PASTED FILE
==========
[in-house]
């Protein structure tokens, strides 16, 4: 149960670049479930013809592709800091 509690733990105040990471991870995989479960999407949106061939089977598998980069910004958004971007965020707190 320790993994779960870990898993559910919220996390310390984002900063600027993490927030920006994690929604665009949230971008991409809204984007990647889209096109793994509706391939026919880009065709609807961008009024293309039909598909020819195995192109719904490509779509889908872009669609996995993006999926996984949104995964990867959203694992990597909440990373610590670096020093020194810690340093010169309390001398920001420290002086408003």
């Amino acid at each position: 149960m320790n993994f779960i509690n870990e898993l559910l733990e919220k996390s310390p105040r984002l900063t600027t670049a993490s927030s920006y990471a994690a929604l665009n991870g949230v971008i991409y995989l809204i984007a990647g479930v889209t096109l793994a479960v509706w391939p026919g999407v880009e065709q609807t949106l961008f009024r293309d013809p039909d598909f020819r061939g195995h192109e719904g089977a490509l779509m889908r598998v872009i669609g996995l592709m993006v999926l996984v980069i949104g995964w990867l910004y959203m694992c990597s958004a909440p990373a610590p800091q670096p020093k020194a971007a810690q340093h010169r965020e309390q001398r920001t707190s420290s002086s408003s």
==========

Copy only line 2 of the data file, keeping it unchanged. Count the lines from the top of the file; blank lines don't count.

């Protein structure tokens, strides 16, 4: 149960670049479930013809592709800091 509690733990105040990471991870995989479960999407949106061939089977598998980069910004958004971007965020707190 320790993994779960870990898993559910919220996390310390984002900063600027993490927030920006994690929604665009949230971008991409809204984007990647889209096109793994509706391939026919880009065709609807961008009024293309039909598909020819195995192109719904490509779509889908872009669609996995993006999926996984949104995964990867959203694992990597909440990373610590670096020093020194810690340093010169309390001398920001420290002086408003």